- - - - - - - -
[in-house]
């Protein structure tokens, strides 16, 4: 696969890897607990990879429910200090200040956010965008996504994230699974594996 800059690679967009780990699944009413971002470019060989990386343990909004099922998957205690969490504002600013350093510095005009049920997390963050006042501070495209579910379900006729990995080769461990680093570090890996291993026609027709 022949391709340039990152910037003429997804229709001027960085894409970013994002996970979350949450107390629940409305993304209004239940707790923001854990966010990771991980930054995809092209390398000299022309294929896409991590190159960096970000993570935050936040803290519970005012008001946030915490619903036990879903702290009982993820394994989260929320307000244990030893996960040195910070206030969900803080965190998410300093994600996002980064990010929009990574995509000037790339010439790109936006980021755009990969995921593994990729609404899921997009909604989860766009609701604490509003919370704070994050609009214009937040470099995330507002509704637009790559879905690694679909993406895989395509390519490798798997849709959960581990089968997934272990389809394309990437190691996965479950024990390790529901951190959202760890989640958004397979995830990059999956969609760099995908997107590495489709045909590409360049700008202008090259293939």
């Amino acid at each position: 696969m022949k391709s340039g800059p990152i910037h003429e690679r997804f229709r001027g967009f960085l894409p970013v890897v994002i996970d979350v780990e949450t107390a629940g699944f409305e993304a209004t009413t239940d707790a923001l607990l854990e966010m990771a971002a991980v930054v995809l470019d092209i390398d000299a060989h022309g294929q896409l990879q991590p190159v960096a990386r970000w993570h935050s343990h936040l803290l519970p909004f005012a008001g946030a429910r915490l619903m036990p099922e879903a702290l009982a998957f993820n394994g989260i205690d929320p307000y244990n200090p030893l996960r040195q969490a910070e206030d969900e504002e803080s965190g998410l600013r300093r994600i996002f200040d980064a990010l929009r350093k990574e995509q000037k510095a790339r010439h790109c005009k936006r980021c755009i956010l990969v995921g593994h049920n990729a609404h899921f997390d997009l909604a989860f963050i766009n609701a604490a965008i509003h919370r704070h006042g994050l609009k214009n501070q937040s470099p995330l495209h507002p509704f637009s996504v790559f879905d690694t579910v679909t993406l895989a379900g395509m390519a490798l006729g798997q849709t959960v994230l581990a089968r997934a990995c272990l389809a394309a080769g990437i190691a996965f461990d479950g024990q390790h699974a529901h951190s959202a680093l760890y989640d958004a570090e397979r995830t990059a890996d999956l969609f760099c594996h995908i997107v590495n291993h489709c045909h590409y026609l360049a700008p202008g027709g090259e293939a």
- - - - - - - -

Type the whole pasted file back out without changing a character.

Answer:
[in-house]
């Protein structure tokens, strides 16, 4: 696969890897607990990879429910200090200040956010965008996504994230699974594996 800059690679967009780990699944009413971002470019060989990386343990909004099922998957205690969490504002600013350093510095005009049920997390963050006042501070495209579910379900006729990995080769461990680093570090890996291993026609027709 022949391709340039990152910037003429997804229709001027960085894409970013994002996970979350949450107390629940409305993304209004239940707790923001854990966010990771991980930054995809092209390398000299022309294929896409991590190159960096970000993570935050936040803290519970005012008001946030915490619903036990879903702290009982993820394994989260929320307000244990030893996960040195910070206030969900803080965190998410300093994600996002980064990010929009990574995509000037790339010439790109936006980021755009990969995921593994990729609404899921997009909604989860766009609701604490509003919370704070994050609009214009937040470099995330507002509704637009790559879905690694679909993406895989395509390519490798798997849709959960581990089968997934272990389809394309990437190691996965479950024990390790529901951190959202760890989640958004397979995830990059999956969609760099995908997107590495489709045909590409360049700008202008090259293939």
């Amino acid at each position: 696969m022949k391709s340039g800059p990152i910037h003429e690679r997804f229709r001027g967009f960085l894409p970013v890897v994002i996970d979350v780990e949450t107390a629940g699944f409305e993304a209004t009413t239940d707790a923001l607990l854990e966010m990771a971002a991980v930054v995809l470019d092209i390398d000299a060989h022309g294929q896409l990879q991590p190159v960096a990386r970000w993570h935050s343990h936040l803290l519970p909004f005012a008001g946030a429910r915490l619903m036990p099922e879903a702290l009982a998957f993820n394994g989260i205690d929320p307000y244990n200090p030893l996960r040195q969490a910070e206030d969900e504002e803080s965190g998410l600013r300093r994600i996002f200040d980064a990010l929009r350093k990574e995509q000037k510095a790339r010439h790109c005009k936006r980021c755009i956010l990969v995921g593994h049920n990729a609404h899921f997390d997009l909604a989860f963050i766009n609701a604490a965008i509003h919370r704070h006042g994050l609009k214009n501070q937040s470099p995330l495209h507002p509704f637009s996504v790559f879905d690694t579910v679909t993406l895989a379900g395509m390519a490798l006729g798997q849709t959960v994230l581990a089968r997934a990995c272990l389809a394309a080769g990437i190691a996965f461990d479950g024990q390790h699974a529901h951190s959202a680093l760890y989640d958004a570090e397979r995830t990059a890996d999956l969609f760099c594996h995908i997107v590495n291993h489709c045909h590409y026609l360049a700008p202008g027709g090259e293939a």